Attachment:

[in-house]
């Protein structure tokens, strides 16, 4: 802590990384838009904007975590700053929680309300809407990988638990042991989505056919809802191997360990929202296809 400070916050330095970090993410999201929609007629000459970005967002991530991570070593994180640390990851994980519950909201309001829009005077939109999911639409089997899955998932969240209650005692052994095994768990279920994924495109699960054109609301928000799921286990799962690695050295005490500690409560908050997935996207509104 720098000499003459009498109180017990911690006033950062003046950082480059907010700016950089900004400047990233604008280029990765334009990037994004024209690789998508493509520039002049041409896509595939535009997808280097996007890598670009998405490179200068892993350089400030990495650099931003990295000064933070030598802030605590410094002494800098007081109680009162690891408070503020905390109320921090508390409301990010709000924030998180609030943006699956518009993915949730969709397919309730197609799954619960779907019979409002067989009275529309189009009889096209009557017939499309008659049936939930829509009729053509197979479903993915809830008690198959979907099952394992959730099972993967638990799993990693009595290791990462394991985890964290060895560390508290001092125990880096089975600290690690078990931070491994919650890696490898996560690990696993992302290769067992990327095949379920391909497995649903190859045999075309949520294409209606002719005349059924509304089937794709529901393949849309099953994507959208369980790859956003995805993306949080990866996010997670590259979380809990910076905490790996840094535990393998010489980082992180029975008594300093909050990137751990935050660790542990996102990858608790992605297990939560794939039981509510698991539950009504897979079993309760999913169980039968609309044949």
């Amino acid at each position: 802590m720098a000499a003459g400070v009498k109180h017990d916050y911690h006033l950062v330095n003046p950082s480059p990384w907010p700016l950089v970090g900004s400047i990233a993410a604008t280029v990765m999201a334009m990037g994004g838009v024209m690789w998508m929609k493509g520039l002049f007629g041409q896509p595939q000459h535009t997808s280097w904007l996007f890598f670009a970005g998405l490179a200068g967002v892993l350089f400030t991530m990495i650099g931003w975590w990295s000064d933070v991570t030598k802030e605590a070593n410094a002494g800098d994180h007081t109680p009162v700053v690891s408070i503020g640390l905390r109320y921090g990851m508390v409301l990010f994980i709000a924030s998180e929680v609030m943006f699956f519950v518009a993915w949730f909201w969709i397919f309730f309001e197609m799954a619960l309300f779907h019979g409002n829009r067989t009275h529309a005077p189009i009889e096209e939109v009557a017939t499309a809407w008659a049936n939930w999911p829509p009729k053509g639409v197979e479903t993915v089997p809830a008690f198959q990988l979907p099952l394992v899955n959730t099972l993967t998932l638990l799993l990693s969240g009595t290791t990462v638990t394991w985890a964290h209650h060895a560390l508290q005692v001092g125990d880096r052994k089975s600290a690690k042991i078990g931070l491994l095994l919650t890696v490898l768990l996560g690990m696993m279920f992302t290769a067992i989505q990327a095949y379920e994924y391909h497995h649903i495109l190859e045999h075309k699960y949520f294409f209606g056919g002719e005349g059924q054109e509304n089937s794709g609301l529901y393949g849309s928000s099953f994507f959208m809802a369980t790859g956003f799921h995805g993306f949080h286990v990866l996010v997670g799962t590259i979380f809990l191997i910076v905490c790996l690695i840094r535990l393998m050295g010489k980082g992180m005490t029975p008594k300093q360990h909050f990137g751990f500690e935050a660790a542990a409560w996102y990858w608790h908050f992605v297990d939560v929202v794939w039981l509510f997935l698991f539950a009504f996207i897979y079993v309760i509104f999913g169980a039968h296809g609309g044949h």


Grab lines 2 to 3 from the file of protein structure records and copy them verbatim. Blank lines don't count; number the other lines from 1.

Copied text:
């Protein structure tokens, strides 16, 4: 802590990384838009904007975590700053929680309300809407990988638990042991989505056919809802191997360990929202296809 400070916050330095970090993410999201929609007629000459970005967002991530991570070593994180640390990851994980519950909201309001829009005077939109999911639409089997899955998932969240209650005692052994095994768990279920994924495109699960054109609301928000799921286990799962690695050295005490500690409560908050997935996207509104 720098000499003459009498109180017990911690006033950062003046950082480059907010700016950089900004400047990233604008280029990765334009990037994004024209690789998508493509520039002049041409896509595939535009997808280097996007890598670009998405490179200068892993350089400030990495650099931003990295000064933070030598802030605590410094002494800098007081109680009162690891408070503020905390109320921090508390409301990010709000924030998180609030943006699956518009993915949730969709397919309730197609799954619960779907019979409002067989009275529309189009009889096209009557017939499309008659049936939930829509009729053509197979479903993915809830008690198959979907099952394992959730099972993967638990799993990693009595290791990462394991985890964290060895560390508290001092125990880096089975600290690690078990931070491994919650890696490898996560690990696993992302290769067992990327095949379920391909497995649903190859045999075309949520294409209606002719005349059924509304089937794709529901393949849309099953994507959208369980790859956003995805993306949080990866996010997670590259979380809990910076905490790996840094535990393998010489980082992180029975008594300093909050990137751990935050660790542990996102990858608790992605297990939560794939039981509510698991539950009504897979079993309760999913169980039968609309044949």
């Amino acid at each position: 802590m720098a000499a003459g400070v009498k109180h017990d916050y911690h006033l950062v330095n003046p950082s480059p990384w907010p700016l950089v970090g900004s400047i990233a993410a604008t280029v990765m999201a334009m990037g994004g838009v024209m690789w998508m929609k493509g520039l002049f007629g041409q896509p595939q000459h535009t997808s280097w904007l996007f890598f670009a970005g998405l490179a200068g967002v892993l350089f400030t991530m990495i650099g931003w975590w990295s000064d933070v991570t030598k802030e605590a070593n410094a002494g800098d994180h007081t109680p009162v700053v690891s408070i503020g640390l905390r109320y921090g990851m508390v409301l990010f994980i709000a924030s998180e929680v609030m943006f699956f519950v518009a993915w949730f909201w969709i397919f309730f309001e197609m799954a619960l309300f779907h019979g409002n829009r067989t009275h529309a005077p189009i009889e096209e939109v009557a017939t499309a809407w008659a049936n939930w999911p829509p009729k053509g639409v197979e479903t993915v089997p809830a008690f198959q990988l979907p099952l394992v899955n959730t099972l993967t998932l638990l799993l990693s969240g009595t290791t990462v638990t394991w985890a964290h209650h060895a560390l508290q005692v001092g125990d880096r052994k089975s600290a690690k042991i078990g931070l491994l095994l919650t890696v490898l768990l996560g690990m696993m279920f992302t290769a067992i989505q990327a095949y379920e994924y391909h497995h649903i495109l190859e045999h075309k699960y949520f294409f209606g056919g002719e005349g059924q054109e509304n089937s794709g609301l529901y393949g849309s928000s099953f994507f959208m809802a369980t790859g956003f799921h995805g993306f949080h286990v990866l996010v997670g799962t590259i979380f809990l191997i910076v905490c790996l690695i840094r535990l393998m050295g010489k980082g992180m005490t029975p008594k300093q360990h909050f990137g751990f500690e935050a660790a542990a409560w996102y990858w608790h908050f992605v297990d939560v929202v794939w039981l509510f997935l698991f539950a009504f996207i897979y079993v309760i509104f999913g169980a039968h296809g609309g044949h």